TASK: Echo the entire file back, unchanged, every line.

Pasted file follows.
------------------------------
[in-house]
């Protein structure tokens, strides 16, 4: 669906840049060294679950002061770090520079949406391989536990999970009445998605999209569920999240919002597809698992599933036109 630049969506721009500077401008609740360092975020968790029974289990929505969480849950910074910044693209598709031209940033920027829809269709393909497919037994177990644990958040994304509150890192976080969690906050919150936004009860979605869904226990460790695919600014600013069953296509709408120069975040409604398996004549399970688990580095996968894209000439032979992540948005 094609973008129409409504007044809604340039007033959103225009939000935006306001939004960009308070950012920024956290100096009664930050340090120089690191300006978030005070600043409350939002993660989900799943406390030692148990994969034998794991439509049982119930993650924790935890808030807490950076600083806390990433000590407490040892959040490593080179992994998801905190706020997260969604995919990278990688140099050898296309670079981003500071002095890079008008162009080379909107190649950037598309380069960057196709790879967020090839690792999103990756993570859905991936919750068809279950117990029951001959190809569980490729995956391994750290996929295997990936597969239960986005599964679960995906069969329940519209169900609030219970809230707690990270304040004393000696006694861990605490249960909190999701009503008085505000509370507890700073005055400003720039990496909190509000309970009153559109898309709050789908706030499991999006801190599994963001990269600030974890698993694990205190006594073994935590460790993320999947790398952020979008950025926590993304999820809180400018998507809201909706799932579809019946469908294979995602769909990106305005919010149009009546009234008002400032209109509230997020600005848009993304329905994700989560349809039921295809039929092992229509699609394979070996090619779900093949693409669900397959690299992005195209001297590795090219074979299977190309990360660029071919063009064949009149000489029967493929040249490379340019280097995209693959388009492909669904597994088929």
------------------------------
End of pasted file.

[in-house]
């Protein structure tokens, strides 16, 4: 669906840049060294679950002061770090520079949406391989536990999970009445998605999209569920999240919002597809698992599933036109 630049969506721009500077401008609740360092975020968790029974289990929505969480849950910074910044693209598709031209940033920027829809269709393909497919037994177990644990958040994304509150890192976080969690906050919150936004009860979605869904226990460790695919600014600013069953296509709408120069975040409604398996004549399970688990580095996968894209000439032979992540948005 094609973008129409409504007044809604340039007033959103225009939000935006306001939004960009308070950012920024956290100096009664930050340090120089690191300006978030005070600043409350939002993660989900799943406390030692148990994969034998794991439509049982119930993650924790935890808030807490950076600083806390990433000590407490040892959040490593080179992994998801905190706020997260969604995919990278990688140099050898296309670079981003500071002095890079008008162009080379909107190649950037598309380069960057196709790879967020090839690792999103990756993570859905991936919750068809279950117990029951001959190809569980490729995956391994750290996929295997990936597969239960986005599964679960995906069969329940519209169900609030219970809230707690990270304040004393000696006694861990605490249960909190999701009503008085505000509370507890700073005055400003720039990496909190509000309970009153559109898309709050789908706030499991999006801190599994963001990269600030974890698993694990205190006594073994935590460790993320999947790398952020979008950025926590993304999820809180400018998507809201909706799932579809019946469908294979995602769909990106305005919010149009009546009234008002400032209109509230997020600005848009993304329905994700989560349809039921295809039929092992229509699609394979070996090619779900093949693409669900397959690299992005195209001297590795090219074979299977190309990360660029071919063009064949009149000489029967493929040249490379340019280097995209693959388009492909669904597994088929």